[Answer to the thirteenth question]:

I never saw Sister Thérèse fail in any way in her duties as a Christian or a nun.

[Answer to the fourteenth question]:


[1045] The Servant of God was not only faithful to practising Christian virtues, but she was also very attentive to seizing every opportunity to practise these virtues.

 [Answer to questions fifteen to forty-six inclusively]:

What particularly struck me about the Servant of God’s life was her humility and modesty. She was able to pass unnoticed and keep hidden the blessings and gifts that she received from God and which many including myself did not discover until after her death.

I noticed that her blood sisters paid her a great deal of attention; but she, on the other hand, was perfectly detached from these family ties. Only once did she appear keenly affected by a hardship that had befallen one of her sisters, but this is hardly an imperfection and perhaps God Himself did not judge it as such. I never found her wanting in charity towards one of her fellow nuns, either in deed or word.

One of our Sisters told me she had been very edified by the humility with which Thérèse bore the Sister’s reproach when she was arranging some flowers sent by a worker around Mother Geneviève’s coffin.

 [Answer to the forty-seventh question]:

[1046] I have always thought that Sister Thérèse’s virtue could be compared to that of Mother Geneviève, the revered foundress of our community in Lisieux. She truly was her spiritual daughter in terms of her humility and charity. This proves the extent to which her virtue always struck me as heroic and beyond what is considered normal.

 [Answer to the forty-eighth question]:

Even when she first joined at the age of 15, Sister Thérèse seemed very judicious and very prudent in every way. There was nothing indiscreet about the way in which she practised virtue.

 [Answer to the forty-ninth question]:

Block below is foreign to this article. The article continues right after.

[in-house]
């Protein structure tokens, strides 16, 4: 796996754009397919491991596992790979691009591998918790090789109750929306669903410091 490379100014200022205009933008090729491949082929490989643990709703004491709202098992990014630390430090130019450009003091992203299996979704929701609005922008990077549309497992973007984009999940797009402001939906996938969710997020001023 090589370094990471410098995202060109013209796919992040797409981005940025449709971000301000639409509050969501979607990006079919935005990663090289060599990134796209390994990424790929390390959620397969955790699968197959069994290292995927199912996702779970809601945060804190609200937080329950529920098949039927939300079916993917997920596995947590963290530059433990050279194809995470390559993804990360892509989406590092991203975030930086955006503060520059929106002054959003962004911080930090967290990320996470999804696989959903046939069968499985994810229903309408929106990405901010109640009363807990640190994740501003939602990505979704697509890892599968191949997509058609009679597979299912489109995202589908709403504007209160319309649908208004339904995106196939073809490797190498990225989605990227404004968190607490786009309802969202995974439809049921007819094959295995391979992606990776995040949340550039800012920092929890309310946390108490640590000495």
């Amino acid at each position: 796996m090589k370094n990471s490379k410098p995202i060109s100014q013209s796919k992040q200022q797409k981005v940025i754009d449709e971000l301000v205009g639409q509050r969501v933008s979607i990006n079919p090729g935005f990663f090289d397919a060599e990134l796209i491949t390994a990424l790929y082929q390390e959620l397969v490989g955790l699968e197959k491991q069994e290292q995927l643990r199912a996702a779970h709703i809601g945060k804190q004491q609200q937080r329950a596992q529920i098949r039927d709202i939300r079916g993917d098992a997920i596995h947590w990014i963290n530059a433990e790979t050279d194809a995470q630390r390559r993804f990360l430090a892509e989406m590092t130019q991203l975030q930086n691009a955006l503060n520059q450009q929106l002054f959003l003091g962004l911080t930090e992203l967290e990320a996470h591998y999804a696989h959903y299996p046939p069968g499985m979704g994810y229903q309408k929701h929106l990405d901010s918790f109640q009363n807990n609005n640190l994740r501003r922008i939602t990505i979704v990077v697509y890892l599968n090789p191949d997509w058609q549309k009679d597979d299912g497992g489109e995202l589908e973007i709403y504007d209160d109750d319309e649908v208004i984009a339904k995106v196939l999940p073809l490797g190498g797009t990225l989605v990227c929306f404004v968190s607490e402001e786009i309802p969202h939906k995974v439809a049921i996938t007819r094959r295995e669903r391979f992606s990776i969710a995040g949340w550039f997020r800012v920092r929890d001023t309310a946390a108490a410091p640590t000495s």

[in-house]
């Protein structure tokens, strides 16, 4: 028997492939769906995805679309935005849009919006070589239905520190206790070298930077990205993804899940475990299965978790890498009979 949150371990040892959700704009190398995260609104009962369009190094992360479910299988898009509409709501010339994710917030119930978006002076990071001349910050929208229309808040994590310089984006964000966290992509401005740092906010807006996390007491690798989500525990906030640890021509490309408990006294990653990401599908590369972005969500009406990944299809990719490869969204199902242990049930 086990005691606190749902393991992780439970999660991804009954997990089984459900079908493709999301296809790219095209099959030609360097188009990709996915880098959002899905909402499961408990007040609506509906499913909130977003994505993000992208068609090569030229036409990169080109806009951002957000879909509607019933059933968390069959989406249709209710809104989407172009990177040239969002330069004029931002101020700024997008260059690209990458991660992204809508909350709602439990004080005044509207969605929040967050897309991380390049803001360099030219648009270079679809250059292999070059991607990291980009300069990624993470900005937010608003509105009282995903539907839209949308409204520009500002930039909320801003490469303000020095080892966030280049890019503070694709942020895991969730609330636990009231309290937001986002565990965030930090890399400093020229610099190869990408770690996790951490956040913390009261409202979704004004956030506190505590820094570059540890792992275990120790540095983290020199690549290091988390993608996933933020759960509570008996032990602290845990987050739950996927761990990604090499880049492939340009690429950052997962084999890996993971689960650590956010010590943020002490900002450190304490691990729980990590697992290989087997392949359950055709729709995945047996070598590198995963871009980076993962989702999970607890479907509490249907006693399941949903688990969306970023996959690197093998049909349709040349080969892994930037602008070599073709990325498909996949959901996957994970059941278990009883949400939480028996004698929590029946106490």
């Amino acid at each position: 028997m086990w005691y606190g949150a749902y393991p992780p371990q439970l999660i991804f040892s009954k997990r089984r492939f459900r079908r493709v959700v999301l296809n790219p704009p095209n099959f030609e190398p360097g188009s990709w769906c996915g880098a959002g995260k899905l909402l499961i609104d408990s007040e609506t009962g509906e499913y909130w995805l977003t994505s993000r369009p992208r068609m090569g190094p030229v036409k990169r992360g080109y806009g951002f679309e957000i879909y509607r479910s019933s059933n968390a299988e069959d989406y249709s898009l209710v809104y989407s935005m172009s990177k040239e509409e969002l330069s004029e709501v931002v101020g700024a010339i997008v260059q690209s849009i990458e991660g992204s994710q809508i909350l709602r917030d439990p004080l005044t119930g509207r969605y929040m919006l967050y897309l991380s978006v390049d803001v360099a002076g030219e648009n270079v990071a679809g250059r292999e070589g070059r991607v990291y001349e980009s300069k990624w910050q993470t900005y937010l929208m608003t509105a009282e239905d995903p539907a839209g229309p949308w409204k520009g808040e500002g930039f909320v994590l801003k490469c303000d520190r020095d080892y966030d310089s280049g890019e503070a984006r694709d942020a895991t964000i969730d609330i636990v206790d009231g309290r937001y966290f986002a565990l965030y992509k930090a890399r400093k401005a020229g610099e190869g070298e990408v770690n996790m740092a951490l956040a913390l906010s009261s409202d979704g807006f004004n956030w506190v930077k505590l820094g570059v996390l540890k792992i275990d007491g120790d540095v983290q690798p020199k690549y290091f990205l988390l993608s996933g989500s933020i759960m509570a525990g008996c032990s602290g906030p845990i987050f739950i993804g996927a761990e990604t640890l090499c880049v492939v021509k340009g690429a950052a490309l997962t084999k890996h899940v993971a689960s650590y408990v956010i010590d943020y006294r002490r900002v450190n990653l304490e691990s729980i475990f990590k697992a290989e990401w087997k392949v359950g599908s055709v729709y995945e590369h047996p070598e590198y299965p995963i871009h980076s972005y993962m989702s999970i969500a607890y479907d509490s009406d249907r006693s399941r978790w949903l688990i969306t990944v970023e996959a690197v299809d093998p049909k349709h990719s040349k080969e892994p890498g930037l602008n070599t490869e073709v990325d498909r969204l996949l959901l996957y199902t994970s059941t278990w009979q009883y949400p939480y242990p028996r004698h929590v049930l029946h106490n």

I am not aware that during her lifetime she was granted any such extraordinary gifts.

 [Answer to the fiftieth question]:

It has not come to my knowledge that she performed any miracles during her lifetime.

 [Answer to the fifty-first question]:

I did not know of the Servant of God’s writings until they were printed after her death. I am not able to appraise them from a theological point of view. I believe her autobiography to be very sincere and very true. It is true that she comes across with more charm than she did during her lifetime; but that is credit to her humility, for it shows [1049] how she kept her virtues hidden.

 [Answer to the fifty-second question]:

I saw little of the Servant of God in the last months of her life, for I left the post of nurse at the beginning of her illness.

Only once did I have the joy of approaching her to help change her bedclothes. She could no longer speak by this time, but she thanked me with a heavenly glance so full of gratitude and affection that I treasure the memory of it, regarding it as a promise of her protection.

In her atrocious suffering, her face remained angelic and beamed with happiness.

 [Answer to the fifty-third question]:

I noticed nothing unusual about her funeral, except the large number of faithful who attended.

 [Answer to questions fifty-four and fifty-five]:

I know only from hearsay about the location of the Servant of God’s grave in the town cemetery.

 [Answer to the fifty-sixth question]:

I know of the stream of pilgrims who visit the Servant of God’s burial place from visitors to the convent and by what the Extern Sisters and Mother Prioress have told us. It is clear from all these testimonies that the number of pilgrims is very significant and that people go to the cemetery not out of curiosity, but religious sentiment [1048] and faith.